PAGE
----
[0091] Next, a structure of the external connection terminals formed in the fixing portion 65 is described in detail below. FIG. 7 is a cross-sectional view of the second external connection terminal 66 c and the second external connection terminal 70 taken along plane B-B′ in FIG. 6, and FIG. 8 is an enlarged view of the external connection terminal 70 in FIG. 7. As shown in FIG. 7 and FIG. 8, the base protective layer 281 is formed on the substrate 60, and a gate insulating layer 71 having SiO2 and/or SiN as a main component is formed on the base protective layer 281. This gate insulating layer 71 is formed to electrically insulate channel regions of the thin film transistors not shown from the gate electrodes. In addition, in the present specification, the “main component” means a component having the highest content ratio.

[0092] The signal lines 22 and the light-emitting power source wiring lines 23R are formed on the gate insulating layer 71, and the second interlayer insulating layer 283 is formed on the signal lines 22 and the light-emitting power source wiring lines 23R. In addition, the light-emitting power source wiring lines 23 and the control signal wiring line 24 a for scanning line driving circuit are formed at the same time as the scanning lines 21 shown in FIG. 3.

[0093] In the second interlayer insulating layer 283, a plurality of contact holes are formed in the upper positions of the signal lines 22 and the light-emitting power source wiring lines 23R. In addition, the electrodes 73 are formed on the second interlayer insulating layer 283 above the light-emitting power source wiring lines 23R, and the electrodes 74, 75 are formed on the second interlayer insulating layer 283 above the signal lines 22.

[0094] Since these electrodes 73, 74, 75 are formed by using a sputtering method or the like after forming the contact holes H, concave portions B are formed in accordance with the quantity of metal material deposited in the contact holes H on the upper surfaces of the contact holes H. In this regard, through the contact holes H, the electrical communication between the light-emitting power source wiring lines 23R covered with the second interlayer insulating layer 283 and the electrodes 74 formed on the second interlayer insulating layer 283 and the electrical communication between the signal lines 22 covered with the second interlayer insulating layers 283 and the electrodes 74, 75 formed on the second interlayer insulating layer 283 are established.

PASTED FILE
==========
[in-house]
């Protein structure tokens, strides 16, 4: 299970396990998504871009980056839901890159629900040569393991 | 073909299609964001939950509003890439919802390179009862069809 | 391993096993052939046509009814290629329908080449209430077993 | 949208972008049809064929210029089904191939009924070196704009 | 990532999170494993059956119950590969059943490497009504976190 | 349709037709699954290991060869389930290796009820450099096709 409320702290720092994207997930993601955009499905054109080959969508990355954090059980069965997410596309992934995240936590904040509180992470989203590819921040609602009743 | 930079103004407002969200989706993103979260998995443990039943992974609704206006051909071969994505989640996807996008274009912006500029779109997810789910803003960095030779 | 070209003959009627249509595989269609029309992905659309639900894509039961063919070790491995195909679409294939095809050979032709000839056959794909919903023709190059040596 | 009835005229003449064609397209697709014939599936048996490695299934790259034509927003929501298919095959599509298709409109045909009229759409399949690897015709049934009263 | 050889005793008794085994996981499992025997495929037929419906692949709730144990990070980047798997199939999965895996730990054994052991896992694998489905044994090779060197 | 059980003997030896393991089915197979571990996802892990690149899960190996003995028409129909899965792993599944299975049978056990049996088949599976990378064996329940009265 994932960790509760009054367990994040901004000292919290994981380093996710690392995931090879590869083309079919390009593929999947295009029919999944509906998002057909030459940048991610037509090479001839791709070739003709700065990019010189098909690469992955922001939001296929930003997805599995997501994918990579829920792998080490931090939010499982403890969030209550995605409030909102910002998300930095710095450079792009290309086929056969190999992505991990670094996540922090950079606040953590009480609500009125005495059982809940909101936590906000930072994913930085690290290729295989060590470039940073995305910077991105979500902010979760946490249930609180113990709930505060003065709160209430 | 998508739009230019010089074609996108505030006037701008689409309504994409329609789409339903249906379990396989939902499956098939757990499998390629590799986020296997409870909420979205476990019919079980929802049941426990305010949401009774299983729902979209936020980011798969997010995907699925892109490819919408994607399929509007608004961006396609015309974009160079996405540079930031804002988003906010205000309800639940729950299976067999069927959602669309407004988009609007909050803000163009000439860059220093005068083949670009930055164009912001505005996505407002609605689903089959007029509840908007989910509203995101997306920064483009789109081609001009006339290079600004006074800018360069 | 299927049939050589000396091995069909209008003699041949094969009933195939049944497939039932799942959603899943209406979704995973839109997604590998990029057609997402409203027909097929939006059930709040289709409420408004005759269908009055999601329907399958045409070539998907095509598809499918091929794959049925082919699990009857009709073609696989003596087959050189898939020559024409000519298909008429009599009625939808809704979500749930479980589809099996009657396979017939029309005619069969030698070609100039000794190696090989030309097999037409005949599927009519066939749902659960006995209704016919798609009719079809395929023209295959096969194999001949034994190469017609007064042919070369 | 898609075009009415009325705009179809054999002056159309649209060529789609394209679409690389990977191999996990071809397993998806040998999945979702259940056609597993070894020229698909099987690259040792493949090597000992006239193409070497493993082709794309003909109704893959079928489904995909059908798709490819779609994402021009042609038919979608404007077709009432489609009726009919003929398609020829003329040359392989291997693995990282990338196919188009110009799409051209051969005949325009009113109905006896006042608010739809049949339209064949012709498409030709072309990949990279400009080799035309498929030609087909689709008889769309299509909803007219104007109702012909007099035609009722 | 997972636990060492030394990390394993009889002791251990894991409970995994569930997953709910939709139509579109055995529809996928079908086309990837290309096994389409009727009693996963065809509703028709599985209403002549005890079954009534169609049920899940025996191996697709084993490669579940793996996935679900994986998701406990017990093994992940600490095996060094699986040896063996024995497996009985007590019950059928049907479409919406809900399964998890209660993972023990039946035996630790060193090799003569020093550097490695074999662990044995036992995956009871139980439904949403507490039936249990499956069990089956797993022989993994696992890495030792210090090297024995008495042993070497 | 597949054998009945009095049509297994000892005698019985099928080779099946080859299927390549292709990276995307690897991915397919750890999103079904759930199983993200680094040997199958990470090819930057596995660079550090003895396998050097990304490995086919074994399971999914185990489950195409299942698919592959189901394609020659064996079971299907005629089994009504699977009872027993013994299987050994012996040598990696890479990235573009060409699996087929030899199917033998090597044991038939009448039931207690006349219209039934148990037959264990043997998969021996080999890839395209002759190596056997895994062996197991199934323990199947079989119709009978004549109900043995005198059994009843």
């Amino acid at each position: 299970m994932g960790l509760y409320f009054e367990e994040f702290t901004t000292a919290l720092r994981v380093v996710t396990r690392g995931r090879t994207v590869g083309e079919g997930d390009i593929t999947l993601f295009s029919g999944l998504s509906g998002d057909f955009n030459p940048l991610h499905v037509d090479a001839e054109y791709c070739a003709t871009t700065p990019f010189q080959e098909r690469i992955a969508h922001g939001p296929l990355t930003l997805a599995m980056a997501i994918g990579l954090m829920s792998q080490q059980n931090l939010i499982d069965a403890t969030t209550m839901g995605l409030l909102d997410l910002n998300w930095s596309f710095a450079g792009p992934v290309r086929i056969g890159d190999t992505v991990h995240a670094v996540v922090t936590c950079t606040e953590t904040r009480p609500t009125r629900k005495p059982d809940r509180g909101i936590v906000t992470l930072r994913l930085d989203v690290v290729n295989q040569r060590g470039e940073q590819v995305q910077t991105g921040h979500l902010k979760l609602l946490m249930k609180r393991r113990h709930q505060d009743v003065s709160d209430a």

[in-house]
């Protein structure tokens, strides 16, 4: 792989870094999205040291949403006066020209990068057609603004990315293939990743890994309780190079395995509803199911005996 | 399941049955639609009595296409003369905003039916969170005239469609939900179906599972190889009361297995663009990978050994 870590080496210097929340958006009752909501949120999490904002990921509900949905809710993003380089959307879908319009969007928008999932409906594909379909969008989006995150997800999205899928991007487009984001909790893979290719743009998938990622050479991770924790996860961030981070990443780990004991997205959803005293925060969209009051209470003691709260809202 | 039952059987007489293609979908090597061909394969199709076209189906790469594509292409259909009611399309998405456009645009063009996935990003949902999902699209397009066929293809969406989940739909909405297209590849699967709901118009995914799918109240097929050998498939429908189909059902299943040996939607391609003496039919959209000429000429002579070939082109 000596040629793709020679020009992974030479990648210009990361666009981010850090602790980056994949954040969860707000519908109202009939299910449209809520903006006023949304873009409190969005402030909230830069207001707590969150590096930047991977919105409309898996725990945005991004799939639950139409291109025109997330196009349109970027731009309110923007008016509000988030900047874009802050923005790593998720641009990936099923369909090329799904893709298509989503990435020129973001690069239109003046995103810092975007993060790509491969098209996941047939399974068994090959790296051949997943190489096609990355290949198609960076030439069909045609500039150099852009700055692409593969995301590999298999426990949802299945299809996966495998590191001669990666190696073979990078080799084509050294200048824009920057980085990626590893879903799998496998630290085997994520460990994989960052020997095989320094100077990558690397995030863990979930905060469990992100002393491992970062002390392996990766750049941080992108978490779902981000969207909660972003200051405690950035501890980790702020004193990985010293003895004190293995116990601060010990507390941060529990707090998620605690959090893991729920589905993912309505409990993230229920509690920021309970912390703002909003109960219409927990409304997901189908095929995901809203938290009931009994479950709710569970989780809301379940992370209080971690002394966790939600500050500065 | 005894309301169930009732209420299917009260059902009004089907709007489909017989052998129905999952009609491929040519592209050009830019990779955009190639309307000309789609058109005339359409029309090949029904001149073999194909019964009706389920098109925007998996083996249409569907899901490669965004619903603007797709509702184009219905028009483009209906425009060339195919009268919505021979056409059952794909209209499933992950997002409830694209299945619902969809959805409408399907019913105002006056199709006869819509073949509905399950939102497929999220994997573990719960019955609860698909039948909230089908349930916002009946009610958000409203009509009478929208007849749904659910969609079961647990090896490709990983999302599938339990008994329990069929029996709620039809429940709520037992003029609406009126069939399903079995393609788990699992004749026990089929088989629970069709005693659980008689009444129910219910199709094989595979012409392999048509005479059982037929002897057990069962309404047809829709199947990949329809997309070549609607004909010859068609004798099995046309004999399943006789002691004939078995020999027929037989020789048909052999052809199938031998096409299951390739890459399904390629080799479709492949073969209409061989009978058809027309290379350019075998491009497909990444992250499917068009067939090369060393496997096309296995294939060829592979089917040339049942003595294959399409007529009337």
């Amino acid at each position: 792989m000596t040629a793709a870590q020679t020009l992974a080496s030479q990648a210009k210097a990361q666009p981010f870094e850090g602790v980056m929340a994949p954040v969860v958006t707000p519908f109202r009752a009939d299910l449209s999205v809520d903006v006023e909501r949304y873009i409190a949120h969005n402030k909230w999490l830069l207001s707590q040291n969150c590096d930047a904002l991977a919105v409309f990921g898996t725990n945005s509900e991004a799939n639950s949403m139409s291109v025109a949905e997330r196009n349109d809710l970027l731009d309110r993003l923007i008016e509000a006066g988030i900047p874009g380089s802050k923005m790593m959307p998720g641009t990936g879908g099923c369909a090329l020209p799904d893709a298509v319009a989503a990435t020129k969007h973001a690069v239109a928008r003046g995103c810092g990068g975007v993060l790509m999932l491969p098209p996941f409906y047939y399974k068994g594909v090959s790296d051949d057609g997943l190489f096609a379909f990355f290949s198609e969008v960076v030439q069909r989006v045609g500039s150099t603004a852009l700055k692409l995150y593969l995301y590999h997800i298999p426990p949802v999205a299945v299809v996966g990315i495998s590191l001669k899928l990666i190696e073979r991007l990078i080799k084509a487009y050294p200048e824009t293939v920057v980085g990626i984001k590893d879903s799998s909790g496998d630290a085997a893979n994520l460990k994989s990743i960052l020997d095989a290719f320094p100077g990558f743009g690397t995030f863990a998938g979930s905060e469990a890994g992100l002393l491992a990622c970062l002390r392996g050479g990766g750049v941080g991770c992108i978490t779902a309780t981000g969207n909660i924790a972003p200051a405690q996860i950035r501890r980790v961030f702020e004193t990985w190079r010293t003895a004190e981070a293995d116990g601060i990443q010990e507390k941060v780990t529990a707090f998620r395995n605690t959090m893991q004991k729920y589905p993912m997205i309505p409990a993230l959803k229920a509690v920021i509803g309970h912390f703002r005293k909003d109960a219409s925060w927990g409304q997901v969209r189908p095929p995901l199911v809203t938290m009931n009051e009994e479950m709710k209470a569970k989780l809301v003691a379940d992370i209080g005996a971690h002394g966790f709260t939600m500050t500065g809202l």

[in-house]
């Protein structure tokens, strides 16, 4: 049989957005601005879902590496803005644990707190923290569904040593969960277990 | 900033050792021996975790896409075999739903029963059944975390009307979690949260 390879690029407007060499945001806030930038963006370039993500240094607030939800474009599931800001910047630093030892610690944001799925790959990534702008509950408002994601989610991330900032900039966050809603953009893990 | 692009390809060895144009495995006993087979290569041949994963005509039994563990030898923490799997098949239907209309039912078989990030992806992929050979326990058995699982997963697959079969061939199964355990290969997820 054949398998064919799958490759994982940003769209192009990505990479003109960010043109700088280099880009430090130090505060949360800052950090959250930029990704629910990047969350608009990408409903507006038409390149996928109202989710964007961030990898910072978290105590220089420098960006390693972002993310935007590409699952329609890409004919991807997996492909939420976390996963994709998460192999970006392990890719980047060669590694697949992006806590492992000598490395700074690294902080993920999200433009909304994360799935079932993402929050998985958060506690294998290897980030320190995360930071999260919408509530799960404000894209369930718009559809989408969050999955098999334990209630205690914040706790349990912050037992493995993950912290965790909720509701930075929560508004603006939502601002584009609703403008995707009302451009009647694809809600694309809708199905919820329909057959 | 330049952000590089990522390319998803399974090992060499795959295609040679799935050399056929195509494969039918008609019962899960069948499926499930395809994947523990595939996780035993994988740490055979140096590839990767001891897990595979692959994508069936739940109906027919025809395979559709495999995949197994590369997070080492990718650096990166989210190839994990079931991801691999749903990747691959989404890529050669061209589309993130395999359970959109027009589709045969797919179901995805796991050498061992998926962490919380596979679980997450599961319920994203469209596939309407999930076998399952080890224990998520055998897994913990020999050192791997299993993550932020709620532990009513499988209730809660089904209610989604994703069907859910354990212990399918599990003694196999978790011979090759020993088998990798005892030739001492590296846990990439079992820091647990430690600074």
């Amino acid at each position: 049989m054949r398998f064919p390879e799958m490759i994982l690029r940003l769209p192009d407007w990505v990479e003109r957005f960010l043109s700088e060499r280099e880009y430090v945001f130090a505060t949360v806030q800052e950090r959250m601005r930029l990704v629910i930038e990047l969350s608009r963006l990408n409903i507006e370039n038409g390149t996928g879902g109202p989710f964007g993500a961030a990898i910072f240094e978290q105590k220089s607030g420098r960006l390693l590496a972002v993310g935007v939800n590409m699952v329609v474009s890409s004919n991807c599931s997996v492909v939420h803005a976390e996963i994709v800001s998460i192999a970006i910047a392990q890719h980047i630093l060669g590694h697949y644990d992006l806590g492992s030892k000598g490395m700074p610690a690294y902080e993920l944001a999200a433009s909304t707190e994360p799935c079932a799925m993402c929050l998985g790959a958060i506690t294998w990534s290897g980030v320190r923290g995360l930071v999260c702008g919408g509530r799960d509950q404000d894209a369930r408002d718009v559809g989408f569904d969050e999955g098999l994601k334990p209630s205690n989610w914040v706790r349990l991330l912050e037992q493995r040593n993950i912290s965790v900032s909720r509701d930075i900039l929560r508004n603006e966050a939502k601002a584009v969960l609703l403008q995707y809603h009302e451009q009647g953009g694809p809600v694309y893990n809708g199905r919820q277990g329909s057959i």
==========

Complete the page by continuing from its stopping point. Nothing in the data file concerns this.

[0095] Furthermore, in the side portions and in end portions of the electrodes 73, 74, 75 formed on the second interlayer insulating layer 283 and between the electrodes 73, 74, 75, the first interlayer insulating layer 284 made of inorganic material such as SiN for the purpose of electrical insulation is formed. Transparent electrodes 77 made of ITO and the like are formed in the upper portions, in the side portions and in the periphery portions of the electrodes 73, 74, 75, and protective layers 78 made of SiO2 are formed between the transparent electrode 77 formed in the periphery portion of the electrodes 73, 74, 75 and the second external connection terminals 66 c, 70, 70. Furthermore, the electrodes 73, 74, 75 are formed at the same time as the gate lines shown in FIG. 3, and the transparent electrode 77 is formed out of ITO at the same time as the pixel electrodes (anodes). At that time, the material such as ITO is formed by using the sputtering method and the like.

[0096] Unlike this method, by applying a liquid material containing a conductive material by using the inkjet method, it is possible to form a metal layer on the uppermost surface of the external connection terminals. Further, as shown in FIG. 9 and the like, since the external connection terminals comprise a plurality of conductive layers, this technique can be applied to at least one layer of the plurality of conductive layers, not limited to the uppermost surface in the aforementioned example, and in addition, it is possible to form all the layers by using the inkjet method.

[0097] In this example, a dispersion solution (a liquid state material) obtained by dispersing conductive particles in a dispersion medium is used as the liquid material for the conductive film formation, and it is not important whether it is water based or oil based. The conductive fine particles used here are conductive polymer or superconductor fine particles in addition to metal fine particles containing at least one kind among gold, silver, copper, palladium and nickel. These conductive fine particles may be used after coating the organic material and the like on the surface thereof, in order to improve the dispersibility. The coating material for coating the surface of the conductive fine particles may include an organic solvent such as xylene or toluene, and citric acid and the like.

[0098] It is preferable that the diameter of the conductive fine particles is 1 nm or more and 0.1 μm or less. Specifically, it is more preferable that the particle diameter be 5 nm or more and 0.1 μm or less. If the particle diameter is more than 0.1 μm, nozzles of a liquid droplet ejecting head may be blocked undesirably. On the other hand, if the particle diameter is less than 5 nm, the volume ratio of the coating material to the conductive particles becomes greater, and thus the ratio of organic material in the obtained film becomes too great.